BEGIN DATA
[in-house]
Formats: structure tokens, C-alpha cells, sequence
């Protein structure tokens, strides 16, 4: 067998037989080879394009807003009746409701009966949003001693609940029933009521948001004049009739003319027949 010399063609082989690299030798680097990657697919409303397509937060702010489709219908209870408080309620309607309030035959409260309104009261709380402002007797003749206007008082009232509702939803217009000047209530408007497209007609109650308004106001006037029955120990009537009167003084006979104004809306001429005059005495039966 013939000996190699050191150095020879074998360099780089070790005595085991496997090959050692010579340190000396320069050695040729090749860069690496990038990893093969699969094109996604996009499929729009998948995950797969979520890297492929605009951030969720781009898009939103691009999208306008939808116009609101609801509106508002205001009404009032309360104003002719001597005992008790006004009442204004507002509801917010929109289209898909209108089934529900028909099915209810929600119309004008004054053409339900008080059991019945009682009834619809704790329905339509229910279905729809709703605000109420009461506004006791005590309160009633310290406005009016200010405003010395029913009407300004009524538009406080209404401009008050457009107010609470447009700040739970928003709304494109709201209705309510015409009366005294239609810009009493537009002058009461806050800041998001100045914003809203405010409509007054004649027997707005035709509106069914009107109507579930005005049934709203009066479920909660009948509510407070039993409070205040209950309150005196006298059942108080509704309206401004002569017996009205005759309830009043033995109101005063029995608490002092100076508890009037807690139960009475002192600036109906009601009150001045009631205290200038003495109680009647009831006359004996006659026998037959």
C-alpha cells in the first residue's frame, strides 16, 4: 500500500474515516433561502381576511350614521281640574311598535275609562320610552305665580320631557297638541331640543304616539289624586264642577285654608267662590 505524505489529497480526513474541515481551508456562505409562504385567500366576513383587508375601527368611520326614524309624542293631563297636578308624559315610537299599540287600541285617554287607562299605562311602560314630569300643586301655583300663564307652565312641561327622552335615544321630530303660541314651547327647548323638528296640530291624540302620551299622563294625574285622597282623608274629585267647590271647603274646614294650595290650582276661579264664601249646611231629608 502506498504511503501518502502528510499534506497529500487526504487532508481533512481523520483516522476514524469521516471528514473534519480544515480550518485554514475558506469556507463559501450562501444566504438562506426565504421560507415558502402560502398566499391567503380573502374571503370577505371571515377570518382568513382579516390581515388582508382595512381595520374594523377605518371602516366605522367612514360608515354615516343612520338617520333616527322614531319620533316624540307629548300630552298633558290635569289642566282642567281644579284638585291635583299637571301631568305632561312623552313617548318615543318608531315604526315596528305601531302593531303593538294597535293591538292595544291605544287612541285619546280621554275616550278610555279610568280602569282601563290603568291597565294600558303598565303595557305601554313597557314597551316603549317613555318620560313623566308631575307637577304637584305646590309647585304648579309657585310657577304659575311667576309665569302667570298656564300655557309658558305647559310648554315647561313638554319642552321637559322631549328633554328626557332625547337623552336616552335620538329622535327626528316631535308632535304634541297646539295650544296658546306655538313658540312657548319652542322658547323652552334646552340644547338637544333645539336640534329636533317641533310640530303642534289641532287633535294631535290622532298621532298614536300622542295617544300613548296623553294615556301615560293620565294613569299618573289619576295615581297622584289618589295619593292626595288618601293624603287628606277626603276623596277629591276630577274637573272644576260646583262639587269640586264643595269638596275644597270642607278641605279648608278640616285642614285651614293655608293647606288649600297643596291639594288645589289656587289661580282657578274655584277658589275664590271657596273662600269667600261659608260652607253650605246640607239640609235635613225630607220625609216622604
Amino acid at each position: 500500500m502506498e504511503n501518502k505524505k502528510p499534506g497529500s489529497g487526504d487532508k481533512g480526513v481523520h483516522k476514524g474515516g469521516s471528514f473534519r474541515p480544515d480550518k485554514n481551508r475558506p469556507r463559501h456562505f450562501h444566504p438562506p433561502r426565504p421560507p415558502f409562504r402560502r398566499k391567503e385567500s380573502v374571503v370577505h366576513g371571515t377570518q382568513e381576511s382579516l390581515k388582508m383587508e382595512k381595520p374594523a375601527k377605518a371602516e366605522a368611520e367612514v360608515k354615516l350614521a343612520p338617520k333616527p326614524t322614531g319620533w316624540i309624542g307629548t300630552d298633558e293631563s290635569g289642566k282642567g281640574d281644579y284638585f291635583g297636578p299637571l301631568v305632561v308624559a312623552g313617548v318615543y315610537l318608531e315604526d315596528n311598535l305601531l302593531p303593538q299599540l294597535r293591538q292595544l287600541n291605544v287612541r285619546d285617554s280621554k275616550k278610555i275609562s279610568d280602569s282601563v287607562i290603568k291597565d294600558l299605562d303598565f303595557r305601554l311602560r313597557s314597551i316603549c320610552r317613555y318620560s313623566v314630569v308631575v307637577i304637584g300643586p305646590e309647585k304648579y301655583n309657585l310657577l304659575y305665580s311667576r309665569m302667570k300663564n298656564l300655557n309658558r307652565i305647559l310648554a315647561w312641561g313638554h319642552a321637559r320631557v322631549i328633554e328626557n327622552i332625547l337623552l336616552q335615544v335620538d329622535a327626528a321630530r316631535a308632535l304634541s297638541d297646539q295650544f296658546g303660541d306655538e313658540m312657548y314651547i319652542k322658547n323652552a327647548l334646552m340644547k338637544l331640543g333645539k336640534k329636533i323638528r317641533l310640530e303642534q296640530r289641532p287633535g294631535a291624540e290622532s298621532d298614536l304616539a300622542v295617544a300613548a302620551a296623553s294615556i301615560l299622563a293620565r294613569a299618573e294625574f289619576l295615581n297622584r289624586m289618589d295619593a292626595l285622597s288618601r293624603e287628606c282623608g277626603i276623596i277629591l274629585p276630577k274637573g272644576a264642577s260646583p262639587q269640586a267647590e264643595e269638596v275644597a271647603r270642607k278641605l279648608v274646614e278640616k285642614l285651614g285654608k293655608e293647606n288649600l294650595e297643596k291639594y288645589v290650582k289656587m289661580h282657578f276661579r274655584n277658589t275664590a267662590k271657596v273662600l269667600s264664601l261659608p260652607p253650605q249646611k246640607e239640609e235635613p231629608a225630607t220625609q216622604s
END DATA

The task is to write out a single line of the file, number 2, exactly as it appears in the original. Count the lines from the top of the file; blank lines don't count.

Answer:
Formats: structure tokens, C-alpha cells, sequence